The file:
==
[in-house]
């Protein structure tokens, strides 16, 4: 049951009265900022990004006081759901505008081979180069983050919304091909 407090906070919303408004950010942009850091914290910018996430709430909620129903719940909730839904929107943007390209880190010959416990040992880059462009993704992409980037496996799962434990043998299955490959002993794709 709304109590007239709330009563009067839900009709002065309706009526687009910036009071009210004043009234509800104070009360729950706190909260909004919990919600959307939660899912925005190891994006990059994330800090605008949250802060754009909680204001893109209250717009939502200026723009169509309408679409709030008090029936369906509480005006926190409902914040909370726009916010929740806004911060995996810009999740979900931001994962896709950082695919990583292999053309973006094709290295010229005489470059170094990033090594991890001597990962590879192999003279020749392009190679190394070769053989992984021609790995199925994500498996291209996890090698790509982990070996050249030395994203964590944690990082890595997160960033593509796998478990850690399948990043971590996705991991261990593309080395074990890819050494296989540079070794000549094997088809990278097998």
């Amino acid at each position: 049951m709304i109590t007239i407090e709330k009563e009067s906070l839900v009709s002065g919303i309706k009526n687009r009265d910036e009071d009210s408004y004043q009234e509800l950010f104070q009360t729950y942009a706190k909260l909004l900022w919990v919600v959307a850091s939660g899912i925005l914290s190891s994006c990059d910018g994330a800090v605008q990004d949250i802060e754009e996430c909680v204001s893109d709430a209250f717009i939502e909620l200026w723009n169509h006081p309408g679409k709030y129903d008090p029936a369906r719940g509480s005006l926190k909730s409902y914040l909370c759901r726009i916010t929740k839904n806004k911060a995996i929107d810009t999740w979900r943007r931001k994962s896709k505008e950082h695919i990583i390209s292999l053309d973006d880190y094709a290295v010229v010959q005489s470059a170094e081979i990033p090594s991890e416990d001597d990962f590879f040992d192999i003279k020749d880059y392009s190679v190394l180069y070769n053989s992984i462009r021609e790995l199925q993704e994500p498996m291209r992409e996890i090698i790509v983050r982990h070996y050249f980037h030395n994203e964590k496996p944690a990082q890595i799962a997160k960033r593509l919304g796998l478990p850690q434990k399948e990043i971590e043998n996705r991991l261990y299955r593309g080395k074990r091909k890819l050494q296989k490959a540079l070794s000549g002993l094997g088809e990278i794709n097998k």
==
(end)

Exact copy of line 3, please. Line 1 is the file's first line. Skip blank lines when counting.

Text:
């Amino acid at each position: 049951m709304i109590t007239i407090e709330k009563e009067s906070l839900v009709s002065g919303i309706k009526n687009r009265d910036e009071d009210s408004y004043q009234e509800l950010f104070q009360t729950y942009a706190k909260l909004l900022w919990v919600v959307a850091s939660g899912i925005l914290s190891s994006c990059d910018g994330a800090v605008q990004d949250i802060e754009e996430c909680v204001s893109d709430a209250f717009i939502e909620l200026w723009n169509h006081p309408g679409k709030y129903d008090p029936a369906r719940g509480s005006l926190k909730s409902y914040l909370c759901r726009i916010t929740k839904n806004k911060a995996i929107d810009t999740w979900r943007r931001k994962s896709k505008e950082h695919i990583i390209s292999l053309d973006d880190y094709a290295v010229v010959q005489s470059a170094e081979i990033p090594s991890e416990d001597d990962f590879f040992d192999i003279k020749d880059y392009s190679v190394l180069y070769n053989s992984i462009r021609e790995l199925q993704e994500p498996m291209r992409e996890i090698i790509v983050r982990h070996y050249f980037h030395n994203e964590k496996p944690a990082q890595i799962a997160k960033r593509l919304g796998l478990p850690q434990k399948e990043i971590e043998n996705r991991l261990y299955r593309g080395k074990r091909k890819l050494q296989k490959a540079l070794s000549g002993l094997g088809e990278i794709n097998k």